As is customary, Zildjian began the year by revealing a cache of new models to the drumming world. The first selections from this new bronze crop to reach us was a quartet of EFX cymbals. Originally designed for the Remix range, EFXs are highly modern instruments whose defining feature is a series of holes and shapes that are cut out of each cymbal.
The EFX design was transferred to the A Custom range in 2007 because drummers were buying the Remix EFX model and removing the jingles that came attached to the cymbal. Since then A Custom EFXs have been spotted on many players' kits from a wide spread of genres.
Aside from a pair of EFXs in Zildjian's ZHT series, the design has remained in A Custom territory. Until now that is, as two of the new cymbals are from the K series. The pair of Ks are sized at 16" and 18", while the two new A Custom models are in 14" and 20" diameters, neatly book-ending existing 16" and 18" A Custom EFXs.
EFX cymbals resemble regular cymbals in nearly all aspects; the difference lies in what's missing. Three cigar-shaped cut-outs radiate outwards at intervals of 120 degrees. Between each cut-out are patterns of four holes. These are spaced evenly, with three following the curve of the cymbal in a line while a single hole is placed closer to the bell, making a triangular formation.
The presence of the cut-outs influences the tuning of the cymbals, encouraging conflicting frequencies. They also interrupt the flow of energy across the cymbals, making them decay quicker in a process that could be compared to short circuiting the vibrations.
It's worth noting that Dave Grohl used a prototype 20" A Custom EFX. Grohl's drum tech, Gersh, recently described his ideal cymbal as one that sounds naturally as though it's been compressed, adding that the 20" EFX fitted the bill perfectly.
The pair of all-new K EFXs has been created because of requests from UK drummers for mellower versions of EFXs. They are easily distinguished by their traditional finish, in contrast to the brilliant finish of the A Customs. The two ranges also differ in weight, with K EFXs being classified as thin while A Customs are paper thin.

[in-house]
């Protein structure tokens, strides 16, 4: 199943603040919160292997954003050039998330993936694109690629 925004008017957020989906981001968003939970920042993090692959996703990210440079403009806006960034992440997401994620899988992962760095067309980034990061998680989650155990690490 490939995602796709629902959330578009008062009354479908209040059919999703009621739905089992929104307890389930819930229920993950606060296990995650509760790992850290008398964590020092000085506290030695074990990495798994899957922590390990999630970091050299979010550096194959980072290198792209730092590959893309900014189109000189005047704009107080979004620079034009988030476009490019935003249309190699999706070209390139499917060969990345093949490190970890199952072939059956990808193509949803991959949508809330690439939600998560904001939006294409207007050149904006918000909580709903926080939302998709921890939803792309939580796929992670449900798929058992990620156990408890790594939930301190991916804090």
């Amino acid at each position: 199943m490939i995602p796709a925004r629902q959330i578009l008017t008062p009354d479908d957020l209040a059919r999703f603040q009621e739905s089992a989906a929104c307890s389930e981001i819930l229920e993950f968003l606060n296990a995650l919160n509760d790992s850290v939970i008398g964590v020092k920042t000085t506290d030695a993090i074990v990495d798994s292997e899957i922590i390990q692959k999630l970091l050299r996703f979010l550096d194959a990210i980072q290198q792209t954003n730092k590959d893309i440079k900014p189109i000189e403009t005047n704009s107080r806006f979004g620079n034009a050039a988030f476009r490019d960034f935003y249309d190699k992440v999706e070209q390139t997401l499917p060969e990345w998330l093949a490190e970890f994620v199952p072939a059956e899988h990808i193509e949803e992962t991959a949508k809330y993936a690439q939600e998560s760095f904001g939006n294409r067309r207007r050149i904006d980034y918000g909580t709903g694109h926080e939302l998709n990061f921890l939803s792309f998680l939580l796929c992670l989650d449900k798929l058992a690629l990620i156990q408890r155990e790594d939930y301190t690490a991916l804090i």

An unintended side benefit of the apertures cut into the EFXs is the ease with which the cymbals can be picked up and placed on a stand. The first to submit was the 14" A Custom which opened quickly in a bright, aggressive manner. Its sound was recognisably that of a crash cymbal, but one with a distinctly trashy slant.
The main body of sound decayed quickly and suddenly, leaving a quieter residual wash to subside slowly. This was only audible in isolation; in a playing situation it would be, to borrow a phrase, crash'n'go. Listening to the decay I could detect some oscillation, which was, no doubt, a product of the cut-outs.
Being a much larger cymbal, the 20" A Custom was an altogether different and wilder beast. It delivered shattering attack with a seething, trashy tone that rose above everything else for the moment it erupted before rapidly decaying. As with the 14" model, once the opening crash had choked back, a longer but quieter decay took over.
The combination of the toppy and trashy elements gave this cymbal piercing but shimmering qualities. Where china cymbals are abrupt and dry, this EFX behaved technically more like a crash, swelling and dissipating. The frequencies involved and the ferociousness of the response suggests a blurring, if not a redrawing, of boundaries.
The two K EFXs were darker variations on the theme. Much deeper voiced, their sound was that of warm crashes being skewed with trashiness. This made them aggressive, but not blindingly so. Both produced a slightly gongy 'pah' when hit, which then became integrated with the rest of the crash.
They sat well together and gave a musical response that was loaded with sharp urgency. An unusual, but captivating blend of sounds and tones.